Getting Off To A Good Start
What you do now will have a huge impact on your finances later in life. If you want to be one of those lucky people who get to retire early in life, you need to take some steps to get there and you should take those steps ASAP. Most of those people did not get there by chance.
Here are some tips that can help.
1) Tackle Your Debt
If you are just graduating from college, you likely are swimming in debt. Student loans and credit card debt are the anchor that weighs down most recent grads. You need to tackle the problem instead of letting it linger or even grow.
First, you should address the credit card debt. Pick a debt reduction strategy such as the Debt Avalanche Method or Debt Snowball Method and work at it. You can not get out to a strong financial start if you are paying 20 percent interest on debt.
Once the credit card debt is paid, turn your focus to those student loans. The sooner that they are paid off, the sooner you can focus on investing. At the minimum, you should sign up for automatic payments which can cut your interest rate by a quarter percent. Then, start making extra payments.
Contributing an extra 200 dollars a month will likely not harm your quality of life much, but it can have a big impact on your loan term. If you have a 30,000 dollar loan for 10 years, it can cut roughly 4 years off of your loan term.
2) Start An Emergency Savings
Most Americans fail to save enough money. When an emergency happens (like the recent pandemic) they often find themselves in big trouble. You need to have at least 6 months worth of expenses in an emergency savings.
Here is what you need to do. First, open an online savings account. You want an account that is separate from your normal checking so that it can not be easily raided. Online accounts will give you access to your money but it usually takes 24 hours to get it. This is a nice cool down period. Online savings also pay at least 10 times more than local banks do.
Once you have your account set up, schedule automatic transfers from your checking to your savings. This should be done the morning you get paid so that you do not miss the money. Ideally, you should be saving 10 percent of your take home pay. If that sounds like a lot, work up to it slowly.
3) Create A Budget
With all of these payments to debt and savings, you are obviously going to need to make a budget. You need to account for every dollar that you spend so that you do not over spend on categories like food and entertainment.
Simply write out all of your monthly bills and include allotments for daily expenses like entertainment and food. Make sure that you include the extra payments that you will be making on your student loans and your contribution to your emergency savings.
Once you have your list of expenses, you can balance it against your take home pay.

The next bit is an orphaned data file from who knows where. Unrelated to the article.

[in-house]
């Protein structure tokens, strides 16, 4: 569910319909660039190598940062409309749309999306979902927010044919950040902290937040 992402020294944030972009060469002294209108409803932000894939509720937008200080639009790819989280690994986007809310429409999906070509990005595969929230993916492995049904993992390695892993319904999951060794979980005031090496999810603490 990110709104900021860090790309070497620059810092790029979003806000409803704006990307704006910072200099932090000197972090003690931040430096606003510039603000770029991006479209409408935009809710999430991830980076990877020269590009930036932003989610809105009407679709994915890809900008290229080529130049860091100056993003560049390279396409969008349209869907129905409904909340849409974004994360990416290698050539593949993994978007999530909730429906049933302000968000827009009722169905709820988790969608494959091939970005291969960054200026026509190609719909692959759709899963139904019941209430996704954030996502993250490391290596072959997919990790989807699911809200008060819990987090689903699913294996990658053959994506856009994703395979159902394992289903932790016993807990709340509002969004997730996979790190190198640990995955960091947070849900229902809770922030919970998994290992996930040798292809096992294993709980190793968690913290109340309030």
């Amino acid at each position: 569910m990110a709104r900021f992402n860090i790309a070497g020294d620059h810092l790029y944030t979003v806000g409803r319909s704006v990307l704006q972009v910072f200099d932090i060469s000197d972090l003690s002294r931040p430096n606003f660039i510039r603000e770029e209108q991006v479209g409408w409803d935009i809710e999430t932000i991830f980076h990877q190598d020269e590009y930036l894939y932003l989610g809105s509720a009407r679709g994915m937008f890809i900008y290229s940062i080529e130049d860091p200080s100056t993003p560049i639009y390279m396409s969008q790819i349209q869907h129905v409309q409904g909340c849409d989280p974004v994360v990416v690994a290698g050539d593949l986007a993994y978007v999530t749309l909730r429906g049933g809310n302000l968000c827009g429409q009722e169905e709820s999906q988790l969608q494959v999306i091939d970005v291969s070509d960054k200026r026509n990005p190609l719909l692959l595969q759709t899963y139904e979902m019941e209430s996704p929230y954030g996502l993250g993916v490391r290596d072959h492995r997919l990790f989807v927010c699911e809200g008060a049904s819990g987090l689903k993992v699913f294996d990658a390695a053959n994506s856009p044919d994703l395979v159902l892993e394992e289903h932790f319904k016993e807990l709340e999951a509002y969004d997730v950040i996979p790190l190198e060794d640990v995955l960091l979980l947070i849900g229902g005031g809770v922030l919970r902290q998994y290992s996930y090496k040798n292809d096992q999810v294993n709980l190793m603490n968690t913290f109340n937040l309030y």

4) Begin Investing
Once you have your emergency savings built, it is time to start saving for retirement. In your 20’s, it might seem unnecessary to start planning for retirement, but this is actually the most important time to do so.
The money that you invest right now will have 30 to 40 years to earn compound interest. If you simply put 10,000 dollars into an investment account now and this account earned a 5 percent return, you would have over 44,000 dollars in 30 years. That is the power of compound interest.
Of course, you will keep adding to the investment account so let’s contribute $500 a month for 30 years at a 5 percent return. That would give you over 400,000 dollars in 30 years and close to 800,000 dollars in 40 years.
5) Establish Your Credit
Your credit will have an impact on nearly every part of your life. It decides how much a loan will cost you, whether you can buy a home, your insurance rates and it could even help decide if you get a job you want.
Now is the time to establish it and maintain it. To do so, you need to know how credit works. These are the main factors that impact your score:
- On Time Payments
This makes up 35 percent of your score, so get those bills paid on time.
- Credit Utilization
You want to keep your credit card balances under 30% to be considered good and 10% to be considered great. This makes up 30 percent of your credit score.
- Length Of Credit
This is how long your accounts have been open. It represents 15 percent of your credit score, but there is nothing you can do to improve it. You will just have to wait.
- New Credit
This makes up another 10 percent of your score. You want to only open up new accounts if needed. Many new accounts could indicate credit problems.
- Credit Diversity
The final 10 percent comes from credit diversity or credit mix. You want to show that you can handle multiple forms of credit like revolving credit and installment loans.